Is Depression in Mild Cognitive Impairment a Precursor to Dementia?

MedicalResearch.com Interview with:
Zahinoor Ismail MD FRCPC

Clinical Associate Professor,
Hotchkiss Brain Institute
University of Calgary

MedicalResearch.com: What is the background for this study? What are the main findings?

Response: Depression and depressive symptoms are common in mild cognitive impairment (MCI). Evidence suggests that depression in MCI increases the likelihood of progression from MCI to dementia, compared to non-depressed people with MCI. In the newer construct of mild behavioural impairment (MBI), which describes the relationship between later life onset of sustained and impactful neuropsychiatric symptoms and the risk of cognitive decline and dementia, depression is an important subdomain (in addition to apathy, impulse control, social cognition and psychotic symptoms). Thus, depression and depressive symptoms are a significant risk factor for cognitive, behavioural and functional outcomes in older adults who have at most mild cognitive impairment. As the importance of neuropsychiatric symptoms in older adults emerges, good prevalence estimates are required to inform clinicians and researchers as well as public health policy and decision makers.

We performed a systematic review and meta-analysis to determine the best estimate of prevalence of depression in  mild cognitive impairment. We included 57 studies, representing 20,892 participants in the analysis. While we determined that the omnibus prevalence estimate was 32%, there was significant heterogeneity in this sample based on setting. In community samples, the rate was 25%, but in clinical samples this was higher at 40%. Additionally, different case ascertainment methods for depression (self report, clinician administered or caregiver report) and different MCI criteria didn’t change the prevalence estimates.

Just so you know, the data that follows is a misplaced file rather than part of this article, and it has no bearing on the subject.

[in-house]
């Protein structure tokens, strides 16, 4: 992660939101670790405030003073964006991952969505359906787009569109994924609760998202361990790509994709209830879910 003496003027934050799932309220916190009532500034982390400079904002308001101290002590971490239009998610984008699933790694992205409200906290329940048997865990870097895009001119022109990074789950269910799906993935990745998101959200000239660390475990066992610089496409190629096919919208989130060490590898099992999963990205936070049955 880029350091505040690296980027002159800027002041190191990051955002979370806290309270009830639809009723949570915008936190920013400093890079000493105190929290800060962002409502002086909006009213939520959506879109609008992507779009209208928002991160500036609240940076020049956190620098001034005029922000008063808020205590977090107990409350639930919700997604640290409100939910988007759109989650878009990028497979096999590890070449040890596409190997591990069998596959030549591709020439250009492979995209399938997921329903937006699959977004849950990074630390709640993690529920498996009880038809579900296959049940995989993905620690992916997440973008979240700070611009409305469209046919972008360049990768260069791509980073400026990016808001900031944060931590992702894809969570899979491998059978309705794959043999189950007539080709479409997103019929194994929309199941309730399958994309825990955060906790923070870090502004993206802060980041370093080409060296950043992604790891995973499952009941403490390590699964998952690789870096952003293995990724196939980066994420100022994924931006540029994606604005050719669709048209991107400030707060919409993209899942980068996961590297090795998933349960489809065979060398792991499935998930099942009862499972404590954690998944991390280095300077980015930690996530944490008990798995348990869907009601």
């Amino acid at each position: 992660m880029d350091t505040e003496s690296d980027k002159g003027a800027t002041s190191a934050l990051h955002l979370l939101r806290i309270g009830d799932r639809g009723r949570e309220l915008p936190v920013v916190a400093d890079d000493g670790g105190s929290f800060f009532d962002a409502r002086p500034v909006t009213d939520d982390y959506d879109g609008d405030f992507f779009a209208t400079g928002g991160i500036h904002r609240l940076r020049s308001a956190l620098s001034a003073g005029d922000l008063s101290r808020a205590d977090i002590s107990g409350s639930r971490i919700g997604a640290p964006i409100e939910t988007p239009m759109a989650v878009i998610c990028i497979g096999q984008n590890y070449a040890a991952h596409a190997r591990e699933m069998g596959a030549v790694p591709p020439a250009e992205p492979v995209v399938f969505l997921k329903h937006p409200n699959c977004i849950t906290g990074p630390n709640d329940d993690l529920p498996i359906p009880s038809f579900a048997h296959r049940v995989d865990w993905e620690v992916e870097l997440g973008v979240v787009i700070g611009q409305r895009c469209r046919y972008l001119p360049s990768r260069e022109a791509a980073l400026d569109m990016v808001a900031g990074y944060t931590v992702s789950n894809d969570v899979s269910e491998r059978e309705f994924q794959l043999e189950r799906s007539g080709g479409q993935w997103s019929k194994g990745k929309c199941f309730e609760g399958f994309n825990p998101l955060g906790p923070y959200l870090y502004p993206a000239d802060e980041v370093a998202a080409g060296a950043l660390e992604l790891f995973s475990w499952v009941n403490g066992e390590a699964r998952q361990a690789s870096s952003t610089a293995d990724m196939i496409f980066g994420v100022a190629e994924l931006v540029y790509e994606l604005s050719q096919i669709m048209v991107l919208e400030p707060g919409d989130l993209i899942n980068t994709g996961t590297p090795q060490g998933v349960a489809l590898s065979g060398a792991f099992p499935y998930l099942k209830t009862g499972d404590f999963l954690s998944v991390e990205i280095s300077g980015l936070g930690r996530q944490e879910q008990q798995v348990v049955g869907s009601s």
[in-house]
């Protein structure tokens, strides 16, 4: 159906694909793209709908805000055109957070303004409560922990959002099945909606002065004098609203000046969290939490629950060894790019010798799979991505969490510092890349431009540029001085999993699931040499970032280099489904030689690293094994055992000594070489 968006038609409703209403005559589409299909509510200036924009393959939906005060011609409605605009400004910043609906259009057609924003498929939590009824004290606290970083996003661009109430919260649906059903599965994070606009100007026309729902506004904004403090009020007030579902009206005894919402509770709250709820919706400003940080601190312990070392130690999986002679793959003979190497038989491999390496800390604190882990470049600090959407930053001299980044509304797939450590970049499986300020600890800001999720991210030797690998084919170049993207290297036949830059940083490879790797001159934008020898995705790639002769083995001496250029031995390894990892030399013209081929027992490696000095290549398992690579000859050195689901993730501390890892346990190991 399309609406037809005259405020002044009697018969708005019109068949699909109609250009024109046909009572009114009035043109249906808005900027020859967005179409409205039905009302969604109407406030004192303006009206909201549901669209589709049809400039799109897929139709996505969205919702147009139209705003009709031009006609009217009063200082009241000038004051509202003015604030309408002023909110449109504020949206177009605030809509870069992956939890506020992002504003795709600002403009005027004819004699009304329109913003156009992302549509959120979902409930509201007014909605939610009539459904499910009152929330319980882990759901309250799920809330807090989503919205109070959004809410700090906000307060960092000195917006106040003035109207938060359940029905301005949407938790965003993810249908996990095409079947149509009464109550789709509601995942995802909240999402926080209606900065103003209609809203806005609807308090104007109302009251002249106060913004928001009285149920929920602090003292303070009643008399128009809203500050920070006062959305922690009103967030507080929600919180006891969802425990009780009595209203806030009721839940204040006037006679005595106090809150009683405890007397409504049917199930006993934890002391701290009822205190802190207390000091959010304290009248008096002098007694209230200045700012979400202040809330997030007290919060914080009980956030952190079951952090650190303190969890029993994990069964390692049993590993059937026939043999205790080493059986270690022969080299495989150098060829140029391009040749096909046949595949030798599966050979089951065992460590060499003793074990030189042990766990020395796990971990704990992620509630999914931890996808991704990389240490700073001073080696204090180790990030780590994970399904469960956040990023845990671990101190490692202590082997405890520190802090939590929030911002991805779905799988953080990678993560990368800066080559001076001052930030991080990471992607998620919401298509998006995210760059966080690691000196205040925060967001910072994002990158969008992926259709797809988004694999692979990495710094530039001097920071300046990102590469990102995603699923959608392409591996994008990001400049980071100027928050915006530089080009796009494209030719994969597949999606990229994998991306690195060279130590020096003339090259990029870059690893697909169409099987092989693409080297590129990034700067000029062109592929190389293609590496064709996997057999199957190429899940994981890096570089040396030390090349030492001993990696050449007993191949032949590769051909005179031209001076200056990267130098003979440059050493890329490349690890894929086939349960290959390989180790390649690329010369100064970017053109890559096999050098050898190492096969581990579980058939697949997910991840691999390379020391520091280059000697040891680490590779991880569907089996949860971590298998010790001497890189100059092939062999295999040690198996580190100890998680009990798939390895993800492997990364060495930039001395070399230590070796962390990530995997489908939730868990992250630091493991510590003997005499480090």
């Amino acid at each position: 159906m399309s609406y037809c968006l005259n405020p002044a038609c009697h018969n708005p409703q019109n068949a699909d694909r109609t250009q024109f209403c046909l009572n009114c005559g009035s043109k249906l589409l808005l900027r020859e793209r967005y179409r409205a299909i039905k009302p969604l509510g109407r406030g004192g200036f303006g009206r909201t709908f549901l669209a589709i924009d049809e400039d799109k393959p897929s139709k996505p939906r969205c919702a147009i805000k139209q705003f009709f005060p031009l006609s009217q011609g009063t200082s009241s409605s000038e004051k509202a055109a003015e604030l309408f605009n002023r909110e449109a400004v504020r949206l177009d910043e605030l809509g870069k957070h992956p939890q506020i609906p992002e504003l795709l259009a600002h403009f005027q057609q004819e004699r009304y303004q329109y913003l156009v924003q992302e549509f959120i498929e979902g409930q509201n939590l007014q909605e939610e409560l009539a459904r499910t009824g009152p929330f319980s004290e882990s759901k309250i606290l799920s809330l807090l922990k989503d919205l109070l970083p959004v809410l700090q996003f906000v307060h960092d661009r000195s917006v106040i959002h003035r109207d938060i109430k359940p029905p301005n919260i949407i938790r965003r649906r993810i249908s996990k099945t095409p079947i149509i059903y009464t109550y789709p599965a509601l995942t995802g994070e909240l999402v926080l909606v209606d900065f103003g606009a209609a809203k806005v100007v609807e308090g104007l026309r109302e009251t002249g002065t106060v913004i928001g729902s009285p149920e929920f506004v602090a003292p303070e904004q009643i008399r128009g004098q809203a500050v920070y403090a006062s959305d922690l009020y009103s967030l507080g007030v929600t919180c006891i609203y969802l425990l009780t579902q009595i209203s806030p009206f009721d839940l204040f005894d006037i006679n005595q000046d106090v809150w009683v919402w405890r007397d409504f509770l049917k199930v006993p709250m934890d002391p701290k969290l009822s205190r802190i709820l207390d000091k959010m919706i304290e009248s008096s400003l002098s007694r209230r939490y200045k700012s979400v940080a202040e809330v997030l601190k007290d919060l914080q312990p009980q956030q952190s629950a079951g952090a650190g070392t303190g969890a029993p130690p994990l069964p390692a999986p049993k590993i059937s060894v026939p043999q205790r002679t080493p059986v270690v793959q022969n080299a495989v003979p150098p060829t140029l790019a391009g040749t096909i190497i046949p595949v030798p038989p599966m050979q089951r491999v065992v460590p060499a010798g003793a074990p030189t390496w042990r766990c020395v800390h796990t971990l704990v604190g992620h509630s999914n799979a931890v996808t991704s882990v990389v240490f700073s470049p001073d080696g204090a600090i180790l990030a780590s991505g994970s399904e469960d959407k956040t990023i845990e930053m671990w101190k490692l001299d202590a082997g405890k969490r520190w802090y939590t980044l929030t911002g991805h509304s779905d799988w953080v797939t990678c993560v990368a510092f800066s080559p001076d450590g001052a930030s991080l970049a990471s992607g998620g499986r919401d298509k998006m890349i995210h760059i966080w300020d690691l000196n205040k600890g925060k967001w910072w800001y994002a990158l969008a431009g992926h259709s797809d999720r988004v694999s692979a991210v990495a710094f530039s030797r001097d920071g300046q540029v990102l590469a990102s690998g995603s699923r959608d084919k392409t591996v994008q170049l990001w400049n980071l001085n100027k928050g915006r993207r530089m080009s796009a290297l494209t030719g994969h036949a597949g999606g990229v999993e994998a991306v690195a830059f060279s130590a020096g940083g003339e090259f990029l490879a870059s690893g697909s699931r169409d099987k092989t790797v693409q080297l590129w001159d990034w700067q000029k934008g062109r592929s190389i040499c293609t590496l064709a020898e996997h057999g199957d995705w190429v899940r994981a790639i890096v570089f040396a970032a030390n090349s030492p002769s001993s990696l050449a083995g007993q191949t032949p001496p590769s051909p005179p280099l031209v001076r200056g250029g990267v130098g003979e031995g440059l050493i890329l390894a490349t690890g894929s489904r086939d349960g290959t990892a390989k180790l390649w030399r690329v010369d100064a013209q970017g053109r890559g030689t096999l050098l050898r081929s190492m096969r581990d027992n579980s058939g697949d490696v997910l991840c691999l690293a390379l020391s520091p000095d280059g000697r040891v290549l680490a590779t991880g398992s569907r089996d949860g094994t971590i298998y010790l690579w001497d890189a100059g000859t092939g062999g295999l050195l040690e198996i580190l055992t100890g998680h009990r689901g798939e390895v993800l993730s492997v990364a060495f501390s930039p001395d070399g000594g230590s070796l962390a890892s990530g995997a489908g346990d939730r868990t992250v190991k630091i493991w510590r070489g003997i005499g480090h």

MedicalResearch.com: What should readers take away from your report?

Response: Depression and depressive symptoms are common and very important in older adults with mild cognitive impairment. Irrespective of how depression is diagnosed in this population, the presence of depressive symptoms is an important signal that requires attention and follow up.

MedicalResearch.com: What recommendations do you have for future research as a result of this study?

Response: We have determined baseline prevalence rates of depression in  mild cognitive impairment.

Longitudinal studies are required to determine the relative impact of different depressive features on progression to dementia as well as interactions and comorbidity with other neuropsychiatric symptoms, as in the MBI construct. Further imaging and biomarker studies are required to determine if depressive symptoms in MCI are a unique target for dementia progression, or if they are simply a manifestation of underlying dementia neuropathology.

MedicalResearch.com: Thank you for your contribution to the MedicalResearch.com community.

Citation:

Ismail Z, Elbayoumi H, Fischer CE, Hogan DB, Millikin CP, Schweizer T, Mortby ME, Smith EE, Patten SB, Fiest KM. Prevalence of Depression in Patients With Mild Cognitive ImpairmentA Systematic Review and Meta-analysis. JAMA Psychiatry. Published online November 23, 2016. doi:10.1001/jamapsychiatry.2016.3162

Note: Content is Not intended as medical advice. Please consult your health care provider regarding your specific medical condition and questions.

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